Community meeting: technology and ABI

It’s an understatement to say that assistive technology has grown exponentially over the years, and at our October community meeting guest speakers Tracy Milner and Heather Condello, both registered occupational therapists at Complex Injury Rehab Inc, gave us the scoop on how technology can help in the everyday lives of people living with brain injury.

smart phone
PHOTO: NDIPAT.ORG

At the meeting, we discussed:

  • how to keep up with all the devices and apps that are available
  • which devices and apps are best suited to meet the needs of ABI survivors

Smartphones

Smartphones are like computers, and have more functionality than regular cellphones. They have the capacity for:

  • email, contacts, calendars
  • web browsing
  • document management, reminders, notes
  • pictures, videos
  • apps
  • social networking (Facebook, Twitter, Instagram, LinkedIn etc.)
  • WiFi
  • data plans
person using smartphone
PHOTO: GOVTECH.COM

Data plans

Data plans cover Internet use on your device, allowing you to do things such as check email, use social media (Facebook, Twitter etc.) and download things when you’re not connected to WiFi. When using data, it is important to be mindful of overage charges (going over your monthly data plan will result in extra charges) and roaming charges (depending on your plan, you may pay extra for data if you are out of town). Accessing WiFi (from home, or a library, coffee shop) does not use any of your data – so it’s best to to download apps or check email when you’re on WiFi. Data plan options include: 3G/4G/LTE and WiFi only (no data plan.) Flex plans and pay-as-you use are also available.

Risks with smartphones

  • losing your device – to protect yourself, download a lost phone finder 
  • breaking your device
  • using your phone impulsively

Complex Rehab Inc. has a smartphone selection worksheet to help you decide on which smartphone to buy. They have also created a ‘Day in the life with a smartphone‘ document to demonstrate how using a smartphone can help you with many daily activities when you’re living with a brain injury.

veteran using iPad app to relax
PHOTO: CBC via AP

Tablets

In general, tablets are a larger version of the smartphone. They can be purchased without a data plan, or 3G/4G/LTE options. iPad and Android are the most common type of tablets, but others are available, including e-readers. In general, tablets:

  • have larger screens than smart phones, from five to 13 inches wide
  • have similar capability as smartphones for apps
  • are lighter than laptops, and are easier to carry around
  • are a more mainstream compensatory strategy

Having said that, tablets also come with some risks. They can be broken or lost (though there are apps to help you find a lost tablet), and some may need support to set up and maintain their tablet. Their screens may also be diffiicult for some to use.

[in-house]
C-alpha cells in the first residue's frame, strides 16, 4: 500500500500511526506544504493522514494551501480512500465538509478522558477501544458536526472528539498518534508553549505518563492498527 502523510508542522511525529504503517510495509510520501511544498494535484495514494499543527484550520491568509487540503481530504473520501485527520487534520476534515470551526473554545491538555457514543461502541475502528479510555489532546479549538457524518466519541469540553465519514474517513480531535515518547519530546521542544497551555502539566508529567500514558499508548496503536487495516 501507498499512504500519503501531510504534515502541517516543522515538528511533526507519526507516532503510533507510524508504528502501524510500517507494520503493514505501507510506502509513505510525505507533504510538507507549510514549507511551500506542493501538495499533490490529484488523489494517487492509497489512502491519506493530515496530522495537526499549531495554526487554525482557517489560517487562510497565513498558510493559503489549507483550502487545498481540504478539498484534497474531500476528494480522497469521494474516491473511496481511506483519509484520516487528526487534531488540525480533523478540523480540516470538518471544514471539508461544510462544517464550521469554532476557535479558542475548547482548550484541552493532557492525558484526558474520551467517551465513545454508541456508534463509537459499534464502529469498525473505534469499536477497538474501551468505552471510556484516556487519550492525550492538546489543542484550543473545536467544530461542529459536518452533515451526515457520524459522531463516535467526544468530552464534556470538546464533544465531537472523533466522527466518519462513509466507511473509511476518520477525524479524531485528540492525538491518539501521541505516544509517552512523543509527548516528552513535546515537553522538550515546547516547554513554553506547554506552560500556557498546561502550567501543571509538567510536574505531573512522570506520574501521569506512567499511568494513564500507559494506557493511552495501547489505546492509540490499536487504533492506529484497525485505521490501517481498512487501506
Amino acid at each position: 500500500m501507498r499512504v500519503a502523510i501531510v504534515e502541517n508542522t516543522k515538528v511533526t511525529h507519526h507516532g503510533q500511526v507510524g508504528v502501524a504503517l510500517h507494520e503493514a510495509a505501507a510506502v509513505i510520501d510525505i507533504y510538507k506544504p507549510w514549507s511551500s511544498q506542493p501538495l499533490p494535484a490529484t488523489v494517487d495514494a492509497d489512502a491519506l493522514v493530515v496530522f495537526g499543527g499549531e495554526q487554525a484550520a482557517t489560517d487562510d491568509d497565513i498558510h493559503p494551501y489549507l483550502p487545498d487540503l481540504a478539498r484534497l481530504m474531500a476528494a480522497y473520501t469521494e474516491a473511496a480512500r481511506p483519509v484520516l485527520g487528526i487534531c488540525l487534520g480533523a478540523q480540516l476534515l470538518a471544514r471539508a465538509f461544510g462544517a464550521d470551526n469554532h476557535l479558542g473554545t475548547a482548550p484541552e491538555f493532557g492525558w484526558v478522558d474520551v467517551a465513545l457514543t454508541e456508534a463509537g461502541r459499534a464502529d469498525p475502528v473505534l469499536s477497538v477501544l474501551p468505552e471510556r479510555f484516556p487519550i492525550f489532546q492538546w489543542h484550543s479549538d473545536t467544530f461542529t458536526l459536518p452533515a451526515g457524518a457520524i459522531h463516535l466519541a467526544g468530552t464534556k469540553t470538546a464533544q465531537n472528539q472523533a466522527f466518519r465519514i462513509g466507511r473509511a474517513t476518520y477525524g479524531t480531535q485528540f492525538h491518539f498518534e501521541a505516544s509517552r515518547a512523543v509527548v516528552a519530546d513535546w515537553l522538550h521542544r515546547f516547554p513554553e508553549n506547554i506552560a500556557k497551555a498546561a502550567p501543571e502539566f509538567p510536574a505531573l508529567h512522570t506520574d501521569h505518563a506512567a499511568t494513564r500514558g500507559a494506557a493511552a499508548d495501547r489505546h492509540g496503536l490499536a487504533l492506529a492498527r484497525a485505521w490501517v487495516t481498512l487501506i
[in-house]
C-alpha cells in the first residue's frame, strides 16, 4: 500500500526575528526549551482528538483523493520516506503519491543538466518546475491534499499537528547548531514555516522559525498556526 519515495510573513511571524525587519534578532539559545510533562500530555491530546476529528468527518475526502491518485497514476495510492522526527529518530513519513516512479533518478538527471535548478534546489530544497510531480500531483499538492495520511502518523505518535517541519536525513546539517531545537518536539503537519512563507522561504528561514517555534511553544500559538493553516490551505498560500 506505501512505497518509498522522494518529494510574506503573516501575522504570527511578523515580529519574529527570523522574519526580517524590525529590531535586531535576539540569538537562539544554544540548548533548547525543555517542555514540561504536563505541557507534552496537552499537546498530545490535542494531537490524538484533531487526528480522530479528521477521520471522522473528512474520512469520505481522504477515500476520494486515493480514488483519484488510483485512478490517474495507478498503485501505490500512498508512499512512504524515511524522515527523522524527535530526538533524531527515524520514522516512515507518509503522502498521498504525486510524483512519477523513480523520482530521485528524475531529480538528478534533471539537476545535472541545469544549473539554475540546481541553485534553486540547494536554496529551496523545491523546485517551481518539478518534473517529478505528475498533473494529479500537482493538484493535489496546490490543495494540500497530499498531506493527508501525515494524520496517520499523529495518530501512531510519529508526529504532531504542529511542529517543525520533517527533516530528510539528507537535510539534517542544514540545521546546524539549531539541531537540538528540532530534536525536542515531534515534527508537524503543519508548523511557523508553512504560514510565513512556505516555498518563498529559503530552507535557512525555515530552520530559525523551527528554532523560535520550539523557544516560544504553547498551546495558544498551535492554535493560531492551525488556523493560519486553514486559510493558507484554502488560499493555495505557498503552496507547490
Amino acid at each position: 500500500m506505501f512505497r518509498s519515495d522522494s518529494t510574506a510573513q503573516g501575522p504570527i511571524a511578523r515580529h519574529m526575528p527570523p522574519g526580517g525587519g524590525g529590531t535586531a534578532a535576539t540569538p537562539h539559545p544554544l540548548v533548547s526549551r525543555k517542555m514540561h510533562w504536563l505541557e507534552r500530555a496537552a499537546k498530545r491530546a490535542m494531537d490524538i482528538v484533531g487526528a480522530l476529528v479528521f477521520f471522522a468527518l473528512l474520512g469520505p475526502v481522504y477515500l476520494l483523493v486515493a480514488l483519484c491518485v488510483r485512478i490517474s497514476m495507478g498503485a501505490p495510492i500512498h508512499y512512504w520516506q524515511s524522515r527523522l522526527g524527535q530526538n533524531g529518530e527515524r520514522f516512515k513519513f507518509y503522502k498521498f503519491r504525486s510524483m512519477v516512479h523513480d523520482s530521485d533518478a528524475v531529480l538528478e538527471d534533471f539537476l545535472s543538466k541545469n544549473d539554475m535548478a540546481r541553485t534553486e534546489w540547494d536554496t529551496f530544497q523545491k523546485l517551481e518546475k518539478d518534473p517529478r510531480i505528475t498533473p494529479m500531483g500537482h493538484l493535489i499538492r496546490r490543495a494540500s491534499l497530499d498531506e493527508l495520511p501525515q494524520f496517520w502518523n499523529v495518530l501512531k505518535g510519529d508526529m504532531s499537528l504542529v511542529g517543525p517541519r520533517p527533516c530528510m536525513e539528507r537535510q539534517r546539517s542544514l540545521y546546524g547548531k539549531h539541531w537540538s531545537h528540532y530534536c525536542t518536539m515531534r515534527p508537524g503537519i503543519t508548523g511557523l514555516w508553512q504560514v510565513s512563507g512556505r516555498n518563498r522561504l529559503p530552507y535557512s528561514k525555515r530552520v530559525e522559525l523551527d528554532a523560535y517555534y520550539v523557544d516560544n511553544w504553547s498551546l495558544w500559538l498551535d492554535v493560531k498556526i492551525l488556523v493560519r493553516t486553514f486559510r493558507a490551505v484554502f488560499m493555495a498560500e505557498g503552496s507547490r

Therapeutic considerations

When choosing a device, it’s important to keep in mind the following:

  • size and weight of the device
  • touch screen sensitivity
  • if typing on a touch screen is difficult, keyboards for tablets can be purchased and are faily low cost
  • other accessories which can help with accessibility include stylus options, gloves, switch access and tongue drive systems
  • accessibility features include visual and hearing aids, voice control and physical access options such as mounting
  • battery life – a good battery is important so you can use your device on the go
  • consider where you’ll use the device (wheelchair, bed, table) and make sure the tablet you choose can be used comfortably in these locations
  • swing arm mounts can also be helpful
TYPES OF SMART WACHES; PHOTO
TYPES OF SMART WACHES; PHOTO: EXTREMETECH.COM

Choosing apps

There are about a zillion apps to chose from – and several kinds which can help with living with the effects of brain injury (see below.)  Here are some things to consider when choosing an app:

  • look at reviews and screen shots of apps before you download
  • once you select an app for download, a password is required
  • on an iPhone, you can download multiple apps with one password input over a certain amount of time, but use caution as many apps cost money and you don’t want to be inadvertently charged
  • downloading apps is faster when done on WiFi
  • pay attention to third-party software – which adds features to already downloaded apps but can also cost money
  • Free apps can contain a lot of ads, these can be distracting and are easy to accidentally click on
  • Not all apps are available across all devices

YOU CAN FIND A LIST OF APPS RECOMMENDED FOR BRAIN INJURY VIA BRAILINE HERE

a list of types of app to help people with ABI

Other kinds of technology

There are lots of other technological options than smartphones and tablets, here are some:

Smart homeshave environmental controls such as lighting, home devices, alarm, door, video,  and AV controls

SmartTVs – TVs with Internet connectivity

Gaming Consoles – Wii, Xbox, PS4

Roomba – the robot vacuum

Electronic door openers

Remote control blinds and shades

Smart watches (think of a watch with smartphone capabilities) and smart rings (which are not available in the mass market, but are available through pre-orders if you’re tempted)

Google Glass – wearable glasses with smartphone like abilities and natural language voice command

Sleep monitoring – devices that keep track of how much you’ve slept


Adapted from Tracy Milner’s and Heather Condello’s presentation at the BIST community meeting on October 26th, 2015

OUR NEXT COMMUNITY MEETING WILL BE ON NOVEMBER 23rd; TOPIC: MANAGING EMOTIONS AFTER BRAIN INJURY

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